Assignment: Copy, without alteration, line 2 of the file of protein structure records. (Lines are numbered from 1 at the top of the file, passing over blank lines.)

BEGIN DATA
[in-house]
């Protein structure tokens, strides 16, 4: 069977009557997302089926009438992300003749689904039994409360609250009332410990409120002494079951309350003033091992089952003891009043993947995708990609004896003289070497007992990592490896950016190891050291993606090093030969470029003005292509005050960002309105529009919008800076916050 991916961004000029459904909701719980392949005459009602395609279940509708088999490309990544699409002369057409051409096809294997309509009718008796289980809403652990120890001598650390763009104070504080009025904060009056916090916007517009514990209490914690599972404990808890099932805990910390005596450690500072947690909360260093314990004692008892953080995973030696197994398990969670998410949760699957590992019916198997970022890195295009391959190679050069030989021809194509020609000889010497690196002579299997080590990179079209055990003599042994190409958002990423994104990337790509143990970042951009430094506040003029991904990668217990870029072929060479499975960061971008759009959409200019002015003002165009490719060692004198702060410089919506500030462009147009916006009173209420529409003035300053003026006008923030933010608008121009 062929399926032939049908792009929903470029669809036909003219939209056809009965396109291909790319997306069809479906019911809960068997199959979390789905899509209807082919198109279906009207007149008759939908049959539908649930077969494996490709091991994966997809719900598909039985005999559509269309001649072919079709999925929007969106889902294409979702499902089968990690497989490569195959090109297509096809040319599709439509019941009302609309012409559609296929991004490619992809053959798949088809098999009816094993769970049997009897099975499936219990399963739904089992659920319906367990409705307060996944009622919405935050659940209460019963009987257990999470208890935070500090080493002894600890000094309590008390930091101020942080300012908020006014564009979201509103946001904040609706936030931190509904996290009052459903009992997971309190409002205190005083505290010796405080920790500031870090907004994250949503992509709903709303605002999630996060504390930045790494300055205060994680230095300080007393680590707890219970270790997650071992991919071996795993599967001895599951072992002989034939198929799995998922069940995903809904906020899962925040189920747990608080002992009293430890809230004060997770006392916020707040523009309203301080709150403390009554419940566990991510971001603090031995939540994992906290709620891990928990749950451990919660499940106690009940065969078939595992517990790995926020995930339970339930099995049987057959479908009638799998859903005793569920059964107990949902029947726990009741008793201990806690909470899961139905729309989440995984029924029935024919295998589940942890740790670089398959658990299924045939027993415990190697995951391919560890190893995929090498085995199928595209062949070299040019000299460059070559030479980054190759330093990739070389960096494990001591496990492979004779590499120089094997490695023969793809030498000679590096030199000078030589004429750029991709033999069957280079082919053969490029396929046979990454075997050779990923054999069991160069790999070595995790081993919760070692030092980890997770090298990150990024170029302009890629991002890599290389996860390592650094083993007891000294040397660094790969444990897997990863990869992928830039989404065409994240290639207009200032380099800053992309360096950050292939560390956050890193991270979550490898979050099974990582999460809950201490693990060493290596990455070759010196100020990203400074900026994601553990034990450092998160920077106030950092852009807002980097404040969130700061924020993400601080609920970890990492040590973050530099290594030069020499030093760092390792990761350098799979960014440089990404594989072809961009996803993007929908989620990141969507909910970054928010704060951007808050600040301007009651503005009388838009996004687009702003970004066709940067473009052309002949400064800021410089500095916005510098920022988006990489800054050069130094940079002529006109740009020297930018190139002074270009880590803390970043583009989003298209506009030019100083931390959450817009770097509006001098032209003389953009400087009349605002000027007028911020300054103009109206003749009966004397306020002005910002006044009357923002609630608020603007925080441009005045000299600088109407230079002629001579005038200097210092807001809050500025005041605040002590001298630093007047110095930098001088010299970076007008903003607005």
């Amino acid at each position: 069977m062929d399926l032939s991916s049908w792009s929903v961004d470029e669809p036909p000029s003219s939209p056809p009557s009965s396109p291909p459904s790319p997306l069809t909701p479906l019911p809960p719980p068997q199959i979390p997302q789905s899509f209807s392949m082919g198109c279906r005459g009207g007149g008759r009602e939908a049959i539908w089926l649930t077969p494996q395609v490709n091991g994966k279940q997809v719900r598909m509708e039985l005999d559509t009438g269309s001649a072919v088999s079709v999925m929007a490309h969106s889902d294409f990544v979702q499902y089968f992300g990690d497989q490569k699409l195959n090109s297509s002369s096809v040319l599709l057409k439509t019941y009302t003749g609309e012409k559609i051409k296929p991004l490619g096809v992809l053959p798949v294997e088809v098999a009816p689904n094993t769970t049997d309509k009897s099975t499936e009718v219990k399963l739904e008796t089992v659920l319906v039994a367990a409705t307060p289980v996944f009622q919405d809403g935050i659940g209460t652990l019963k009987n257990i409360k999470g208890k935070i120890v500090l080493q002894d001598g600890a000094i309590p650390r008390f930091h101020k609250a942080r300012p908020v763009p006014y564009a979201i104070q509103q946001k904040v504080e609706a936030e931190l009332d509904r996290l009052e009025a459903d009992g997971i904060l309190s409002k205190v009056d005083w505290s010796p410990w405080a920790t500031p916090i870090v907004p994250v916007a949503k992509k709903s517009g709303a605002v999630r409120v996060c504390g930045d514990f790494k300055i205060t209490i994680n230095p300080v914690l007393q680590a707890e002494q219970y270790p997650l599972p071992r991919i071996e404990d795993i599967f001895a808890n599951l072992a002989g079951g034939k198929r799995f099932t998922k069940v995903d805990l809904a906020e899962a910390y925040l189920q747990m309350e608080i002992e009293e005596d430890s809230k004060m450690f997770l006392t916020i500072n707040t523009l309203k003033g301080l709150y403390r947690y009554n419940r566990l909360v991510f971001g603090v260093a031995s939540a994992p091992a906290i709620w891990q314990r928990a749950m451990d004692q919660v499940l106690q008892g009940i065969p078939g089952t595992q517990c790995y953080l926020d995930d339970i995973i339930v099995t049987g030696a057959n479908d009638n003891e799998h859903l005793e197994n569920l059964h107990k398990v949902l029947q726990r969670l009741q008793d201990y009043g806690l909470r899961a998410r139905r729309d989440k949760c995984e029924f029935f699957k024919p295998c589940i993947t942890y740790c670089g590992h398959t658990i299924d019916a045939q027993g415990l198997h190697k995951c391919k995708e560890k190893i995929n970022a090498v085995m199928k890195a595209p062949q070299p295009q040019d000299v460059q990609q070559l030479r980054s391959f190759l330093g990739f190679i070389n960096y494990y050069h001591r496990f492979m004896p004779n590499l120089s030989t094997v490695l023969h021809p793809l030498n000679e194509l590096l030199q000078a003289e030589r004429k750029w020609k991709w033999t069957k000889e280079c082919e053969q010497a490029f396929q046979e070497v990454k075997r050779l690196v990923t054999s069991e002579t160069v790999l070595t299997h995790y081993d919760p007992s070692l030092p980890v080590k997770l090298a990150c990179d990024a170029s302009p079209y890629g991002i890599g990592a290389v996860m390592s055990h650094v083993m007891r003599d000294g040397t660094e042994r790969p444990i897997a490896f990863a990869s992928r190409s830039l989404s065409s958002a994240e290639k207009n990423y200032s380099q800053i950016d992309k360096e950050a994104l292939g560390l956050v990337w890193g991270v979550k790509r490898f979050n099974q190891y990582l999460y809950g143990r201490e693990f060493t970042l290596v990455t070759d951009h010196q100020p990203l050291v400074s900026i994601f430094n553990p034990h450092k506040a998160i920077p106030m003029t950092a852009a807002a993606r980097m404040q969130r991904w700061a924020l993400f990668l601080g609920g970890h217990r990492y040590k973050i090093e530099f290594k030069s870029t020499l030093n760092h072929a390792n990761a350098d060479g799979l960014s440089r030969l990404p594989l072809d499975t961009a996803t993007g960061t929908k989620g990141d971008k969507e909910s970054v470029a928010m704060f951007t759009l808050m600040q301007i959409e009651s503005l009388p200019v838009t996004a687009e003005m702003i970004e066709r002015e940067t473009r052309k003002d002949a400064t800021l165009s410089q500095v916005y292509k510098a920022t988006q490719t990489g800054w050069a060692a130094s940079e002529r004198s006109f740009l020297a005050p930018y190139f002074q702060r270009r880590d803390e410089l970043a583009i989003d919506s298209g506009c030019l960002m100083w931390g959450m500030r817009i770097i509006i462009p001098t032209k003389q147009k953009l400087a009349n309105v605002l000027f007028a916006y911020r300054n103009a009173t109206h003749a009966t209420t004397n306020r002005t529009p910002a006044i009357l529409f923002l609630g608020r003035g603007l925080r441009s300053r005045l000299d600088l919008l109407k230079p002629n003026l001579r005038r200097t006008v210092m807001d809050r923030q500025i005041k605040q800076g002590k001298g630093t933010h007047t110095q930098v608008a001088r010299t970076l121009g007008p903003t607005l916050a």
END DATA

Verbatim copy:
């Protein structure tokens, strides 16, 4: 069977009557997302089926009438992300003749689904039994409360609250009332410990409120002494079951309350003033091992089952003891009043993947995708990609004896003289070497007992990592490896950016190891050291993606090093030969470029003005292509005050960002309105529009919008800076916050 991916961004000029459904909701719980392949005459009602395609279940509708088999490309990544699409002369057409051409096809294997309509009718008796289980809403652990120890001598650390763009104070504080009025904060009056916090916007517009514990209490914690599972404990808890099932805990910390005596450690500072947690909360260093314990004692008892953080995973030696197994398990969670998410949760699957590992019916198997970022890195295009391959190679050069030989021809194509020609000889010497690196002579299997080590990179079209055990003599042994190409958002990423994104990337790509143990970042951009430094506040003029991904990668217990870029072929060479499975960061971008759009959409200019002015003002165009490719060692004198702060410089919506500030462009147009916006009173209420529409003035300053003026006008923030933010608008121009 062929399926032939049908792009929903470029669809036909003219939209056809009965396109291909790319997306069809479906019911809960068997199959979390789905899509209807082919198109279906009207007149008759939908049959539908649930077969494996490709091991994966997809719900598909039985005999559509269309001649072919079709999925929007969106889902294409979702499902089968990690497989490569195959090109297509096809040319599709439509019941009302609309012409559609296929991004490619992809053959798949088809098999009816094993769970049997009897099975499936219990399963739904089992659920319906367990409705307060996944009622919405935050659940209460019963009987257990999470208890935070500090080493002894600890000094309590008390930091101020942080300012908020006014564009979201509103946001904040609706936030931190509904996290009052459903009992997971309190409002205190005083505290010796405080920790500031870090907004994250949503992509709903709303605002999630996060504390930045790494300055205060994680230095300080007393680590707890219970270790997650071992991919071996795993599967001895599951072992002989034939198929799995998922069940995903809904906020899962925040189920747990608080002992009293430890809230004060997770006392916020707040523009309203301080709150403390009554419940566990991510971001603090031995939540994992906290709620891990928990749950451990919660499940106690009940065969078939595992517990790995926020995930339970339930099995049987057959479908009638799998859903005793569920059964107990949902029947726990009741008793201990806690909470899961139905729309989440995984029924029935024919295998589940942890740790670089398959658990299924045939027993415990190697995951391919560890190893995929090498085995199928595209062949070299040019000299460059070559030479980054190759330093990739070389960096494990001591496990492979004779590499120089094997490695023969793809030498000679590096030199000078030589004429750029991709033999069957280079082919053969490029396929046979990454075997050779990923054999069991160069790999070595995790081993919760070692030092980890997770090298990150990024170029302009890629991002890599290389996860390592650094083993007891000294040397660094790969444990897997990863990869992928830039989404065409994240290639207009200032380099800053992309360096950050292939560390956050890193991270979550490898979050099974990582999460809950201490693990060493290596990455070759010196100020990203400074900026994601553990034990450092998160920077106030950092852009807002980097404040969130700061924020993400601080609920970890990492040590973050530099290594030069020499030093760092390792990761350098799979960014440089990404594989072809961009996803993007929908989620990141969507909910970054928010704060951007808050600040301007009651503005009388838009996004687009702003970004066709940067473009052309002949400064800021410089500095916005510098920022988006990489800054050069130094940079002529006109740009020297930018190139002074270009880590803390970043583009989003298209506009030019100083931390959450817009770097509006001098032209003389953009400087009349605002000027007028911020300054103009109206003749009966004397306020002005910002006044009357923002609630608020603007925080441009005045000299600088109407230079002629001579005038200097210092807001809050500025005041605040002590001298630093007047110095930098001088010299970076007008903003607005």